That seems fine with me, as a little Keith goes a long way. He never intended to be a front man, and he doesn’t appear totally comfortable with the role. Granted, he comes across better than someone such as Ringo Starr, who looked terribly out of place during his first solo tour in 1989, but Keith still gives off the aura of a man who’d rather be on the side of the stage.
Nonetheless, he does his best, and he cranks through the songs at a good pace. It helps that so much of Cheap comes across like Stones material. Jagger always tried harder to differentiate his solo work with the band’s tunes, but that seems more appropriate for Mick. Part of Keith’s mystique blends with the Stones, so it feels more logical that he doesn’t attempt to stray too far from his template.
That means we get a mix of hard-charging rockers, gravelly ballads, and a little reggae to boot. The rockers work the best, as tracks like “Take It So Hard”, “How I Wish” and “Whip It Up” would have fit in nicely on any Stones record. I could live without Keith’s attempts at reggae, but the ballads seem fairly good. “Make No Mistake” manages to sound rough and sweet at the same time, for example.
As for the numbers associated with the Stones, they provide a more mixed bag. “Too Rude” left me cold on Dirty Work, and it doesn’t succeed better here. “Time Is On My Side” comes across as unusual because Keith passes the lead vocal to supplemental singer Sarah Dash. Was this some sort of slap at Mick in that Keith had a woman perform Jagger’s lead vocal? I don’t know, but it makes the number oddly ineffectual. After all, I didn’t get this disc to hear Sarah Dash sing, and I don’t really understand why Keith chose to revive this song in this way.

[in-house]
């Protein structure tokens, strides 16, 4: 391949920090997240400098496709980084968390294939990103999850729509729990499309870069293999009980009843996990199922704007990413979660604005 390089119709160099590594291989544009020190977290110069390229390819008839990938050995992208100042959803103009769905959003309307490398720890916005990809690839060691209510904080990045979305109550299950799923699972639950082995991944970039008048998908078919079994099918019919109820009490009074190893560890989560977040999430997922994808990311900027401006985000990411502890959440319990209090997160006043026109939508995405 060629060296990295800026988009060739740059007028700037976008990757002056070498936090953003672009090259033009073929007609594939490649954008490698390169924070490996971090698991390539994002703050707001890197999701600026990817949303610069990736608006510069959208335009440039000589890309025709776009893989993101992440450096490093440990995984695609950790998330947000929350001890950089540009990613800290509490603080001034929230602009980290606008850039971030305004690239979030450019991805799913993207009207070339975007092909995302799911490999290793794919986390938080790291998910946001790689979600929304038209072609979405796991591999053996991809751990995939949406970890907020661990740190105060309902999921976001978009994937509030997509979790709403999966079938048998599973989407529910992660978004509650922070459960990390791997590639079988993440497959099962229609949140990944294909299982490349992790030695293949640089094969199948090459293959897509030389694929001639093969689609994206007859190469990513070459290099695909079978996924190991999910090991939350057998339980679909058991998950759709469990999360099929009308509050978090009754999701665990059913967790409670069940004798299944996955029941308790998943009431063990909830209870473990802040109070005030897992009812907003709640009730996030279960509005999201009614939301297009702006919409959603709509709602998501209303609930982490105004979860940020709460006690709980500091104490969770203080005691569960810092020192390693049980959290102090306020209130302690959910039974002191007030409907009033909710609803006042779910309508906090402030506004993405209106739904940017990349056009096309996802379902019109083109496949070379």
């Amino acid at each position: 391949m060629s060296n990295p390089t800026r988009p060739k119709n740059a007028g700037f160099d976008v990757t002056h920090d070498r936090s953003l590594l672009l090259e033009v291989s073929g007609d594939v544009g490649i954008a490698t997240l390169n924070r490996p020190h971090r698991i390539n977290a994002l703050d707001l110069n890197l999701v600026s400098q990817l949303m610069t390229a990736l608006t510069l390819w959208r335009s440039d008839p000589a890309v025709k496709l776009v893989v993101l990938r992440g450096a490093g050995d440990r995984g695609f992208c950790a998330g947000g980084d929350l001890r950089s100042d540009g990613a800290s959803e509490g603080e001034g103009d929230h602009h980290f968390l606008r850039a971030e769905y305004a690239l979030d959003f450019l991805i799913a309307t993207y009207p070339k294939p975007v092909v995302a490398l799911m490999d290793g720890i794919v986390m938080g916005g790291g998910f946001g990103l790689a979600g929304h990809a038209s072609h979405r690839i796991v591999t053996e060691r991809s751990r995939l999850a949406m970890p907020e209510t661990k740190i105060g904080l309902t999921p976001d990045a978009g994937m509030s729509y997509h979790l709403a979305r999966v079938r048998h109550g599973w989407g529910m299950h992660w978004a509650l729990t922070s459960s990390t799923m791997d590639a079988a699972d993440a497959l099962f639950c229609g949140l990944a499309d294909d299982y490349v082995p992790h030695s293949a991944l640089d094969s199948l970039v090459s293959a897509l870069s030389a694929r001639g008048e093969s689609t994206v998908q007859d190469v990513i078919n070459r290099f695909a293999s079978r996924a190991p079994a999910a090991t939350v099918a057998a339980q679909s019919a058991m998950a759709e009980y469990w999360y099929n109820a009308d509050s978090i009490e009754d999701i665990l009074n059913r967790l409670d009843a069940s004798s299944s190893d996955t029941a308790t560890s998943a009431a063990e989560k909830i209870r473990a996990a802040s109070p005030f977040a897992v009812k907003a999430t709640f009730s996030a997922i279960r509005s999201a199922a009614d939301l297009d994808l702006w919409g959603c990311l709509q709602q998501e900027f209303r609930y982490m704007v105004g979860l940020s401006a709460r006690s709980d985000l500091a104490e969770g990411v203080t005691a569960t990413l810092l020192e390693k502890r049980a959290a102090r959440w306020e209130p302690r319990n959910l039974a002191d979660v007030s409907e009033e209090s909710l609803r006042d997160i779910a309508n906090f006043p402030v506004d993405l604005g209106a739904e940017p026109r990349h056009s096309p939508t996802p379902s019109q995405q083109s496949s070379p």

”Happy” remains fairly true to the recorded version, except for the fact it goes on forever at the end. Stones fans know that they always extend their closing songs for years; there are some very long versions of “Jumpin’ Jack Flash” and “Brown Sugar” out there, as they present elongated instrumental riffs. I prefer short and sweet, so this “Happy” seems decent but not a great rendition.
A more startling choice, “Connection” sounds somewhat sloppy, and Keith’s exceedingly rough vocals don’t substitute for Mick’s originals. Still, it’s a great little hidden gem of a song, so it’s a lot of fun to hear it live for the first time ever; the Stones never played it at any of their own shows. The band kicks it into a fairly high gear and makes this one of the highlights of the concert.
Given the simplicity of the performance itself, I’m pleased to report that the video’s director didn’t try to make it a visual extravaganza. Instead, we find a simple but effective presentation. The program conveys the material reasonably well with a minimum of flash and fuss. We see some backstage shots before and after the concert, but nothing detracts from the performance itself. Clean and effective, the video portrays the show as they occurred, and we see none of the usual annoying quick cutting and nonsense that ruins so many concert programs.
Not many folks prefer solo Keith Richards to his work with the Stones, but that doesn’t mean he didn’t produce some good material during that interlude. Keith Richards and the X-Pensive Winos: Live At the Hollywood Palladium, December 15, 1988 presents a solid concert from Keith’s first solo tour, and it represents the original performance fairly well.